How The Fire Fell
Dir. Edward Davee
Styles: drama, biographical drama
Others: The Master, To The Wonder
Links: How The Fire Fell - E.P. Davee Films
The debut feature from writer/director Edward Davee dramatizes the real-life events of a small religious cult that lived in the woods of eastern Oregon, led by a fire and brimstone preacher named Edmund Creffield. Davee though doesn’t stick to straight narrative, preferring instead to portray the strange world that Creffield created for his followers — one in which he proclaimed to be the vessel for Jesus’s second coming, in an impressionistic fashion. The dialog in the film is sparse, usually only heard as sermons from Creffield (played here by erstwhile musician Joe Haege). Almost all the other scenes are played out underneath modern classical instrumentals and edited to disorient and jar.
The directorial decisions Davee makes throughout may seem unusual or at least a little too heavily indebted to the visions of Terrence Malick or Paul Thomas Anderson post-Boogie Nights. But if you’ve ever spent time in a religious community, you will recognize the signifiers at play here. Even though the sermons that we do hear rage at the faithless and the possible heaven that awaits, the church experience is all about trying to feel some kind of ecstasy and to be removed from earthly concerns and pain for even the briefest of moments.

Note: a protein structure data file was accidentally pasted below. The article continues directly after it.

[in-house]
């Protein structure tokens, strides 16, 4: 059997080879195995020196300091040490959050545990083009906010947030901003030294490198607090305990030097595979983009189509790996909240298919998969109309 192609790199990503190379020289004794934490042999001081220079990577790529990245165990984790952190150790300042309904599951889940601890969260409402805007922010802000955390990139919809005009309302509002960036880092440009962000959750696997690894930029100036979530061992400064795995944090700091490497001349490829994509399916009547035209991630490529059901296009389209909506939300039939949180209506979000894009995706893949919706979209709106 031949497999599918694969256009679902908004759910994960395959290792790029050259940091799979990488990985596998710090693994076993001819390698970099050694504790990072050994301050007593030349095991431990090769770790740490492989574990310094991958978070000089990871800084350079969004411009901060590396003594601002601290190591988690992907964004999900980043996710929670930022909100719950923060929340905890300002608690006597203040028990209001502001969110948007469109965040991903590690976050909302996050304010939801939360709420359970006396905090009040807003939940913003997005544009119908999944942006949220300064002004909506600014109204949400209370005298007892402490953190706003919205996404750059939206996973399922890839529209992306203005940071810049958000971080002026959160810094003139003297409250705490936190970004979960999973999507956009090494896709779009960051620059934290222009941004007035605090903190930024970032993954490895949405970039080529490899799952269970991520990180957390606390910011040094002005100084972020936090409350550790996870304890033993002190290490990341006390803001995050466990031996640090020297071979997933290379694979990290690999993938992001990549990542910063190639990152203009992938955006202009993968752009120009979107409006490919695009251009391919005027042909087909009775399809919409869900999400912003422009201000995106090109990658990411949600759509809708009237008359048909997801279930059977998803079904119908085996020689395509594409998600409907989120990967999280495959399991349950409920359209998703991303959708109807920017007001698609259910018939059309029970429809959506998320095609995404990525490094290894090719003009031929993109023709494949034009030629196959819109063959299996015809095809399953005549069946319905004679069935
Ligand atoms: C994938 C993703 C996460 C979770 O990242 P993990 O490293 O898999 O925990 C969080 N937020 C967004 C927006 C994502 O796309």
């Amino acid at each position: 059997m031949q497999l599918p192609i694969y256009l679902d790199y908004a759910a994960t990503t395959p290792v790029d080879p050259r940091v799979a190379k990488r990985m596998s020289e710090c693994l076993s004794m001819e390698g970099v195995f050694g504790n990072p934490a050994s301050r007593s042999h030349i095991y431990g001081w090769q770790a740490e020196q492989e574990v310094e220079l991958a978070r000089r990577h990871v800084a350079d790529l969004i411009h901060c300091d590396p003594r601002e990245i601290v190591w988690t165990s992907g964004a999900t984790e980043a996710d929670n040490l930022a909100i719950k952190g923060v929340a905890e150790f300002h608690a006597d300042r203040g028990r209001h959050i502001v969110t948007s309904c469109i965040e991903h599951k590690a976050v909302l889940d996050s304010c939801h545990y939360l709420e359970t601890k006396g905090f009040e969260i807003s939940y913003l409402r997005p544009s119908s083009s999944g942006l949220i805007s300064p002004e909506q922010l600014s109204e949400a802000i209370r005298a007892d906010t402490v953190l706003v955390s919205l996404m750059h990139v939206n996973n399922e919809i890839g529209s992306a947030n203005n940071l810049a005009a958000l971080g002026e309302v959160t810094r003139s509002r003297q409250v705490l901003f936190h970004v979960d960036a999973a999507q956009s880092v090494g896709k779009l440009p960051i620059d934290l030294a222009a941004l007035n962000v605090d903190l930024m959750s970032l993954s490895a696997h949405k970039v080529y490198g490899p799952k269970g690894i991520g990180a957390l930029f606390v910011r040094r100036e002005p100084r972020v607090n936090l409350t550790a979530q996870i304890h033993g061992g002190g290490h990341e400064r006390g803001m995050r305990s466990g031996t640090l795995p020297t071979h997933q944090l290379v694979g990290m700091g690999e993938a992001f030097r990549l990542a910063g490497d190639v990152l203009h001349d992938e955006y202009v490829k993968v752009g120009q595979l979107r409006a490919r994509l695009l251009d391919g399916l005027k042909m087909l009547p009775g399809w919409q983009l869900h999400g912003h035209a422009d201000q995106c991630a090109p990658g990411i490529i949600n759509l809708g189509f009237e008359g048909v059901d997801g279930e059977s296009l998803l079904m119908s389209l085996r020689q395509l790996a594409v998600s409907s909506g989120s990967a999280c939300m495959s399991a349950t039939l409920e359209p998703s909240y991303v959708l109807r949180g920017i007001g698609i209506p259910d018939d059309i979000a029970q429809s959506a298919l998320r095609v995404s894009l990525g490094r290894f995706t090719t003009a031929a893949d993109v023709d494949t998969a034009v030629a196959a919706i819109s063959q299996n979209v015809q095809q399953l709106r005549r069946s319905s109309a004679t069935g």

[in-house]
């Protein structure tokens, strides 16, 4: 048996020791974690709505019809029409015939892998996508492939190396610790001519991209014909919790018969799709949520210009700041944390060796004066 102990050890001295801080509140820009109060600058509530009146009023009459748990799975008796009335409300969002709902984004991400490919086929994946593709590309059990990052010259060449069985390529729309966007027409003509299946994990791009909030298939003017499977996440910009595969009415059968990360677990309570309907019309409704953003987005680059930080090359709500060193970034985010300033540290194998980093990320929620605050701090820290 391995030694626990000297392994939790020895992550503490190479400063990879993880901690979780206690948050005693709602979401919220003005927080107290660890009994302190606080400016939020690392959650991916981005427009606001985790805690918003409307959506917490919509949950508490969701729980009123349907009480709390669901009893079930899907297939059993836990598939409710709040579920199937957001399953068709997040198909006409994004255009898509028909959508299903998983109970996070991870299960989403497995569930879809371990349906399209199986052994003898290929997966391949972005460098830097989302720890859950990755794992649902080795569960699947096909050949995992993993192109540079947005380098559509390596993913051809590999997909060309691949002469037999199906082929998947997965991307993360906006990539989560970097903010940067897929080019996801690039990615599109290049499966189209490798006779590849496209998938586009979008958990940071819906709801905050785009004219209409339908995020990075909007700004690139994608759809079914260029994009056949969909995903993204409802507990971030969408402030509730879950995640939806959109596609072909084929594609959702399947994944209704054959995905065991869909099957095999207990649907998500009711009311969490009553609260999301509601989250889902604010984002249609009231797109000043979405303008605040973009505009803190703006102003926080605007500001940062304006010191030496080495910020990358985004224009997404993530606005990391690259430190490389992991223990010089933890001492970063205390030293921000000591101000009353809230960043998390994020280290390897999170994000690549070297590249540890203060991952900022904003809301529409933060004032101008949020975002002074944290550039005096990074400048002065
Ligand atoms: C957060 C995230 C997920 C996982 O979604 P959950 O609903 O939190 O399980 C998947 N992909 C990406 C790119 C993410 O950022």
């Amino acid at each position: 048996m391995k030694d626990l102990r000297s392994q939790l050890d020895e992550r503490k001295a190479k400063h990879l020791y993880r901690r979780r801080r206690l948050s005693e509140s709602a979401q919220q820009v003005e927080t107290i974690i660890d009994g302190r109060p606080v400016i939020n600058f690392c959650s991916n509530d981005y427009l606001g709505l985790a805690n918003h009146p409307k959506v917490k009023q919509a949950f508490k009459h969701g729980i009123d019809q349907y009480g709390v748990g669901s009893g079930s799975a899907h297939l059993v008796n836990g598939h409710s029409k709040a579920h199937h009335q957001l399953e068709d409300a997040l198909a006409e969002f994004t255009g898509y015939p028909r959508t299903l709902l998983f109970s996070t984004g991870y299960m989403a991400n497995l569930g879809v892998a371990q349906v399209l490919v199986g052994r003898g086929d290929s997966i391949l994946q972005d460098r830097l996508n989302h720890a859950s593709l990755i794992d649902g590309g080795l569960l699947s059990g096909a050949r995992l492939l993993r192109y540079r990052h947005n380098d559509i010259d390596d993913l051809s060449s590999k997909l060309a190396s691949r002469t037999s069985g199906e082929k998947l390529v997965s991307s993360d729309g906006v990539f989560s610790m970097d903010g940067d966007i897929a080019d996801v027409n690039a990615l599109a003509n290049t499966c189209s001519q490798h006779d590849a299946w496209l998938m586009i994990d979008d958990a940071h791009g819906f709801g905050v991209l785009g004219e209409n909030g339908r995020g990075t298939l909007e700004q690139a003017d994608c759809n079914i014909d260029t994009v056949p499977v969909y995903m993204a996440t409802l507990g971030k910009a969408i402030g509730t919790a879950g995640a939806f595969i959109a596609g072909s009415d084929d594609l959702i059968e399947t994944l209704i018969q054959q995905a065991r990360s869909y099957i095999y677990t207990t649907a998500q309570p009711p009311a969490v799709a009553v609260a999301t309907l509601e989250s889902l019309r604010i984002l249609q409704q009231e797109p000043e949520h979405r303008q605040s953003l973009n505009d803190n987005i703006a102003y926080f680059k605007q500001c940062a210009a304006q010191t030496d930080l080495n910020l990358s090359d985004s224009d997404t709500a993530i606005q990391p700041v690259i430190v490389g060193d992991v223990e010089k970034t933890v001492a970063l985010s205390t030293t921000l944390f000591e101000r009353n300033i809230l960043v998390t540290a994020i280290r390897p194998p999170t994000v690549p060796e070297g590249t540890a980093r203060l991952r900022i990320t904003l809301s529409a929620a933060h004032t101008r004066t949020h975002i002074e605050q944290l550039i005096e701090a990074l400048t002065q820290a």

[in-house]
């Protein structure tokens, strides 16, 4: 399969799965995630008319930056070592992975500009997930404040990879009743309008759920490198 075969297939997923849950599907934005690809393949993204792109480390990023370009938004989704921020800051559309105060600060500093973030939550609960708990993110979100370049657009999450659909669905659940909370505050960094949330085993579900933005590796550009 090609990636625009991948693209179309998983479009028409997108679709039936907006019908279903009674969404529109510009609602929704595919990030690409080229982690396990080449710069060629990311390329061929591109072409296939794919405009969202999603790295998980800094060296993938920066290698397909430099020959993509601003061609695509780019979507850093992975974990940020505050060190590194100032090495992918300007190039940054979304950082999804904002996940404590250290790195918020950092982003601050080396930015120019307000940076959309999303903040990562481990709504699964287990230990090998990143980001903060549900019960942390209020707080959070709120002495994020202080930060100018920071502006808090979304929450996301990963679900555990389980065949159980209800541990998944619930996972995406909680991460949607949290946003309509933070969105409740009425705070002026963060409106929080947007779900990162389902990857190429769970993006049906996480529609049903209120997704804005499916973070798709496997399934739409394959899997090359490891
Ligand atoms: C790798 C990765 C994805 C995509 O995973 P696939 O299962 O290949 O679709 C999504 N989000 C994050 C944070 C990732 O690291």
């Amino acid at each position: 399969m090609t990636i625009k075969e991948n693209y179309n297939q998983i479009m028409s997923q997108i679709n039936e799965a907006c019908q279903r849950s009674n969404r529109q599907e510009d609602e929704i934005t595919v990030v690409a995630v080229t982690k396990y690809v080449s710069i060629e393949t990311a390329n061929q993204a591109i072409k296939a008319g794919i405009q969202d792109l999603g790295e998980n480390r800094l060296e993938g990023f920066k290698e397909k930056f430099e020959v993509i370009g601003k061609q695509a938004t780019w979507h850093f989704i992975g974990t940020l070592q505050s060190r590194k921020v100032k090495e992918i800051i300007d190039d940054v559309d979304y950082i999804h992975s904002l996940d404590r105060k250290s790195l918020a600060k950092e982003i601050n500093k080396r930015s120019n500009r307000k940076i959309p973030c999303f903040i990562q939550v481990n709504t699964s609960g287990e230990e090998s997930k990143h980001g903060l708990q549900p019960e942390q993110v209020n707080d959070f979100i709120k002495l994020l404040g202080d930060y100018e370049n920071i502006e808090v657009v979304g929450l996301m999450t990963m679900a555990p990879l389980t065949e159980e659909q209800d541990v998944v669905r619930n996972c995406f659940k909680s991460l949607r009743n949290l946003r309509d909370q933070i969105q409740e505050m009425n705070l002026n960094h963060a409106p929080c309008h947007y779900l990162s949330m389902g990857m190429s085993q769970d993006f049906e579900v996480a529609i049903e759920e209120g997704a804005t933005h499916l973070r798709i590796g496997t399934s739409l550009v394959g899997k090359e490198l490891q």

That’s what we see most often in this film. The women of this cult rolling on the ground in the thralls of the Holy Spirit, or dancing around a fire naked, or what looks like loud intense testimony. Even when they are having sex with Creffield (all the better to help birth the new Christ) they have the same expressions of rapt wonder.
The only concern with this approach is that the female actors here are painted into an artistic corner. It’s a fair reflection of the place of women in most churches and cults, but I couldn’t help but lament for the seen-but-not-heard women who populate the movie. And I would have loved to see them go toe-to-toe with Haege who, appropriately, dominates this film with his wild-eyed fury and slowly unraveling connection with sanity. It’s a fantastic performance worthy of the attention this film’s release into the VOD world might give it.